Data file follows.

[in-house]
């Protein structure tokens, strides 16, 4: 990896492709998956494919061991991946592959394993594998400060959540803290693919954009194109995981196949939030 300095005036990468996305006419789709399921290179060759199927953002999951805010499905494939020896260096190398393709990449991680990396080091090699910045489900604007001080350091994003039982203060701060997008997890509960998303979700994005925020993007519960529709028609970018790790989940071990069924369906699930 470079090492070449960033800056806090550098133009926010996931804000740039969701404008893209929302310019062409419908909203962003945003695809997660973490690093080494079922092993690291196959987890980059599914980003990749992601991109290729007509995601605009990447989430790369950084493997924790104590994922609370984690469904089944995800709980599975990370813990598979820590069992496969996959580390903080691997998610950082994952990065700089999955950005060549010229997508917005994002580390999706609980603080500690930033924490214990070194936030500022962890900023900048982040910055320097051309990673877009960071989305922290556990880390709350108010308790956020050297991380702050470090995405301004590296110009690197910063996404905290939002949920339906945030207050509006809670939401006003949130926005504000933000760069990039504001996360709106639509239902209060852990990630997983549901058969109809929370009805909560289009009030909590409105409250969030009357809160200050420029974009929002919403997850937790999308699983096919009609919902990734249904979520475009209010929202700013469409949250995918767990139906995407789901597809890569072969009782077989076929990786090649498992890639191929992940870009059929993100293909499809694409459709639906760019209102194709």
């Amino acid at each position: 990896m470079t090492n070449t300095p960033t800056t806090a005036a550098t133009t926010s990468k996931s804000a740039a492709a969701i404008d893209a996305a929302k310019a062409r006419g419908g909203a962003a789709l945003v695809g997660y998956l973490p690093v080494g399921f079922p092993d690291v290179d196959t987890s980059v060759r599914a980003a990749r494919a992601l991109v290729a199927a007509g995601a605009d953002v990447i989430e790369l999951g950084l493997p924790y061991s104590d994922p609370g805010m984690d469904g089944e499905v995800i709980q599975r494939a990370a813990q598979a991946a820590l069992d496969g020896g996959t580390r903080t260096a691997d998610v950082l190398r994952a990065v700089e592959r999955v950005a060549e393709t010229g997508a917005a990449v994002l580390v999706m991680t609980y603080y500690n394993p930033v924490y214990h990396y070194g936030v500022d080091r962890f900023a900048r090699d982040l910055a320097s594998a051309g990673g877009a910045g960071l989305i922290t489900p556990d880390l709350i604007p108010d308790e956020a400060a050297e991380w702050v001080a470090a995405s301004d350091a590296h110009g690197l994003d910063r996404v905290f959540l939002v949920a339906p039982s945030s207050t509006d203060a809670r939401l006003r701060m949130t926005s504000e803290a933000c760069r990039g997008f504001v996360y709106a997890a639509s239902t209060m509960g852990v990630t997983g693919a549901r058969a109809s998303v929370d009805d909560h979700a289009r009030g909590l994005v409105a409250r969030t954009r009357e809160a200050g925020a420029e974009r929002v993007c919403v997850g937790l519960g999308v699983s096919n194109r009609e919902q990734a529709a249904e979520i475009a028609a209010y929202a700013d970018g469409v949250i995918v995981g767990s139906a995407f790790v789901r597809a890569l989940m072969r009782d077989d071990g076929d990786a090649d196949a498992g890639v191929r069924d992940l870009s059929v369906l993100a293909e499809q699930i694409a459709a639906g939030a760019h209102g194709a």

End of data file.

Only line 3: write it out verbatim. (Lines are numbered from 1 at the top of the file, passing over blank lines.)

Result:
């Amino acid at each position: 990896m470079t090492n070449t300095p960033t800056t806090a005036a550098t133009t926010s990468k996931s804000a740039a492709a969701i404008d893209a996305a929302k310019a062409r006419g419908g909203a962003a789709l945003v695809g997660y998956l973490p690093v080494g399921f079922p092993d690291v290179d196959t987890s980059v060759r599914a980003a990749r494919a992601l991109v290729a199927a007509g995601a605009d953002v990447i989430e790369l999951g950084l493997p924790y061991s104590d994922p609370g805010m984690d469904g089944e499905v995800i709980q599975r494939a990370a813990q598979a991946a820590l069992d496969g020896g996959t580390r903080t260096a691997d998610v950082l190398r994952a990065v700089e592959r999955v950005a060549e393709t010229g997508a917005a990449v994002l580390v999706m991680t609980y603080y500690n394993p930033v924490y214990h990396y070194g936030v500022d080091r962890f900023a900048r090699d982040l910055a320097s594998a051309g990673g877009a910045g960071l989305i922290t489900p556990d880390l709350i604007p108010d308790e956020a400060a050297e991380w702050v001080a470090a995405s301004d350091a590296h110009g690197l994003d910063r996404v905290f959540l939002v949920a339906p039982s945030s207050t509006d203060a809670r939401l006003r701060m949130t926005s504000e803290a933000c760069r990039g997008f504001v996360y709106a997890a639509s239902t209060m509960g852990v990630t997983g693919a549901r058969a109809s998303v929370d009805d909560h979700a289009r009030g909590l994005v409105a409250r969030t954009r009357e809160a200050g925020a420029e974009r929002v993007c919403v997850g937790l519960g999308v699983s096919n194109r009609e919902q990734a529709a249904e979520i475009a028609a209010y929202a700013d970018g469409v949250i995918v995981g767990s139906a995407f790790v789901r597809a890569l989940m072969r009782d077989d071990g076929d990786a090649d196949a498992g890639v191929r069924d992940l870009s059929v369906l993100a293909e499809q699930i694409a459709a639906g939030a760019h209102g194709a």